Showing posts from February, 2012

Holy Trinity Church, Caledon

In December we went to Cape Town for the weekend to visit my sister.  We decided to do a bit of sightseeing along the way in stead of just driving the whole 4 hours.  Our first stop was in Riviersonderend .  The next stop was in Caledon. Walking around in Caledon we found a beautiful little church called the Holy Trinity Church.  While taking photos we noticed that the door was open and went to knock.  We were very lucky. A lady was getting flowers ready for a wedding the next day and let as have a look inside. This Anglican church was designed by Sophy Gray, the wife of Robert Gray, the first Anglican Bishop of the Cape.  Building commenced in 1850 and the church was consecrated in 1855. It was declared a heritage site in 1978.   List of the Rectors from 1849    Inside the Holy Trinity Church  Inside the Holy Trinity Church    The organ was installed in 1905   The inside of the church is beautiful and the atmosphere was sacred


A while back my fiancé  told me that he wanted to take photos of the old churches in South Africa.  So when we decided to go visit my sister in Cape Town in December 2011 we thought it was a good time to start. Our first stop was at in Riviersonderend (meaning river without end).  The town was established in 1922 when Ms Edith McIntyre sold her farm to the church.  Although there were a lot of clouds, it was a really warm day.  We reluctantly left the air-conditioned car to take photos.  The gothic church is pretty and the tower can be seen from far away.  I enjoyed the garden.  It is beautifully cared for and there was  blooming roses along the paths. Unfortunately the church was closed during the day (as most churches in South-Africa) and we could not see the inside.  (Will try to make an appointment next time or visit before/after a service)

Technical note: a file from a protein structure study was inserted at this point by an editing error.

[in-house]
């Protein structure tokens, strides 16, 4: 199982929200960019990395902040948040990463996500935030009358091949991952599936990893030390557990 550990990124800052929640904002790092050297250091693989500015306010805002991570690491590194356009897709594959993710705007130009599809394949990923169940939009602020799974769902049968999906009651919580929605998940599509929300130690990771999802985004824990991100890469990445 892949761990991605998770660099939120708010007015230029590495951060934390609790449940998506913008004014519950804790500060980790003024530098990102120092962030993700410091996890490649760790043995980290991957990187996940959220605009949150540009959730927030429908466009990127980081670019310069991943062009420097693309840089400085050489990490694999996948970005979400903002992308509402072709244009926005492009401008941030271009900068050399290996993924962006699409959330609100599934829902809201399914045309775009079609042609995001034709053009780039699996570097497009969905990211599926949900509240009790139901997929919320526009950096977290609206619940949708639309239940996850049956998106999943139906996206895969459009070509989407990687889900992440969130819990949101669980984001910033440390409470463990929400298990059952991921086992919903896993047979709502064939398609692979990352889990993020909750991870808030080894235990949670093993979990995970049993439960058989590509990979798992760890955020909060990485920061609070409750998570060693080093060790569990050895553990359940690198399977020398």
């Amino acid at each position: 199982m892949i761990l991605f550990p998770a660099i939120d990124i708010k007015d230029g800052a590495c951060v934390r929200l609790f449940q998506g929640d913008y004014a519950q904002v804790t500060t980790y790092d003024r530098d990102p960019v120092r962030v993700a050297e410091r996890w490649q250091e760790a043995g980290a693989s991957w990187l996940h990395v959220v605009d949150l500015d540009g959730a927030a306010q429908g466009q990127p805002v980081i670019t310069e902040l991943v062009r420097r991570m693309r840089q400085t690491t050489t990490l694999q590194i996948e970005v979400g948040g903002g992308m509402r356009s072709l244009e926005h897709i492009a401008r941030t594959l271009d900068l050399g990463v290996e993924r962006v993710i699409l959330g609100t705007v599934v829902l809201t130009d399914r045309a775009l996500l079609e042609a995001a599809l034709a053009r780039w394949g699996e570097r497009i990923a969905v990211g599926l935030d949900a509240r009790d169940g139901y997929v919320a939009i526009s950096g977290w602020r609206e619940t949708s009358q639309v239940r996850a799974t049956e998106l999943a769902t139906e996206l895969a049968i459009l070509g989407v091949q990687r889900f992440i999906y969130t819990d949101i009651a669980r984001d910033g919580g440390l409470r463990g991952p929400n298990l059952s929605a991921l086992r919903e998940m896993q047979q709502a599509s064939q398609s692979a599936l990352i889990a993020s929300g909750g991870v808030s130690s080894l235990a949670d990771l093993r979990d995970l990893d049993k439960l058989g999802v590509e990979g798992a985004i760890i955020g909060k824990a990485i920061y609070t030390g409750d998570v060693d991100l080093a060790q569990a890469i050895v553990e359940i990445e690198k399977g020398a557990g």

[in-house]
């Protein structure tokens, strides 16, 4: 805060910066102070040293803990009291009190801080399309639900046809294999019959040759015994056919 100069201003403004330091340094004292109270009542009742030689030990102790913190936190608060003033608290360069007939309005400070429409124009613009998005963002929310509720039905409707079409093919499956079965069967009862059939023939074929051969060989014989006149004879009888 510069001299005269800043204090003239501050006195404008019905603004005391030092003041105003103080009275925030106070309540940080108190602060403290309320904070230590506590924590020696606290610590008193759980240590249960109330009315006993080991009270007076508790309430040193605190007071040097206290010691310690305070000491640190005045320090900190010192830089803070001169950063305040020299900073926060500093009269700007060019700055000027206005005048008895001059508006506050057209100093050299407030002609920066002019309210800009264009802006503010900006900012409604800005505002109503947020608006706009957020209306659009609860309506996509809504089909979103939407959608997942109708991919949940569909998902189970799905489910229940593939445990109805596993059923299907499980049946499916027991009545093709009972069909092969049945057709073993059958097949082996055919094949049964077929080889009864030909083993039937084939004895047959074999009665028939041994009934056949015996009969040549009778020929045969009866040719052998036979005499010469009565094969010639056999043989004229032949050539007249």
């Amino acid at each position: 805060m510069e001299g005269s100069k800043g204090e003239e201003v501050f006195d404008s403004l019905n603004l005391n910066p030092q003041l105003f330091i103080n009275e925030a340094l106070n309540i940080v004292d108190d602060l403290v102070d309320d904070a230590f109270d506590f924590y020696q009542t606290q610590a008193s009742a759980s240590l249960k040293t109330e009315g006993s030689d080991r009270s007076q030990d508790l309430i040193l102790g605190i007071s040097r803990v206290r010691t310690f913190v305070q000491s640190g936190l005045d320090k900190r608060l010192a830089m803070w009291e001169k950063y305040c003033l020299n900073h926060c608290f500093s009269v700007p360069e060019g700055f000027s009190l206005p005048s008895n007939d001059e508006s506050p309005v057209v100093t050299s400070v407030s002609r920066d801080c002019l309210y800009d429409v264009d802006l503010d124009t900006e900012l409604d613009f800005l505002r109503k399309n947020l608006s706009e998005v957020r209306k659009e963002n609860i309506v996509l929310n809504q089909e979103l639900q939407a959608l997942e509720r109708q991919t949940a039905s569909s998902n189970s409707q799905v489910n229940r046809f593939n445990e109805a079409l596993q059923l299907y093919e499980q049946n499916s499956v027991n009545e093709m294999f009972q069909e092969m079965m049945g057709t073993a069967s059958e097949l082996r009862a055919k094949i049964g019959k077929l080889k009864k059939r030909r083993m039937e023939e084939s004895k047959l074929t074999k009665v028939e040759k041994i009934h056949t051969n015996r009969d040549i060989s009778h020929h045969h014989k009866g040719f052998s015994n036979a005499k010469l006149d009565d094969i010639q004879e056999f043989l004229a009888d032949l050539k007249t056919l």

Outeniqua Power Van

 After spending about an hour walking around in the  Outeniqua Transport Museum  we were ready for our trip on the Outeniqua Power Van . Outeniqua Power Van is a motorized rail trolley and was used for doing maintenance on the railways.  It has 2 vans with place for about 12 people in each.  The interior looks a bit neglected but it is a comfortable ride.  There are four passes over the Outeniqua Mountains towards Oudtshoorn namely the Cradock Pass (Ox wagon), the Railways Pass, the un-tarred Montagu Pass and the tarred Outeniqua Pass. The Power Van rides on the railway pass. Construction of the railway started in 1908 and was completed in 1913. There was a guide traveling with us in the van who gives interesting information about the history of George and the four passes and about the plants and birds along the way. The first pass over the mountain was the Cradock pass built for ox wagons.  This pass is marked with white beacons and can be seen while traveling up the

Outeniqua Transport Museum

This is my first post on my first blog.   Don’t know what I am doing yet, but I have to start somewhere. 2012 started peacefully after spending the Christmas holidays at home with family.   On Thursday 5 January 2012 we went to visit the Outeniqua Transport Museum and took a ride on the Outeniqua Power Van.   I have done this once before and wanted to share it with my fiancé.  It was his first time. The Outeniqua Transport museum displays a variety of steam locomotives, vintage cars and other exhibits about transport.  I don't know a lot about trains but enjoyed walking around while Mr Fiancé got excited about all the technical details. Some photos of the trains:   Locomotive 645 - Built in 1902 by Nielson, Reid & Co    The 46 tonner "Roos" was built by Emil Kessler Maschinenefabrik, Esslinger, Germany in 1893.  She worked mainly on the Pretoria-Komatipoort line    The coach used as private lounge by King George VI and Quee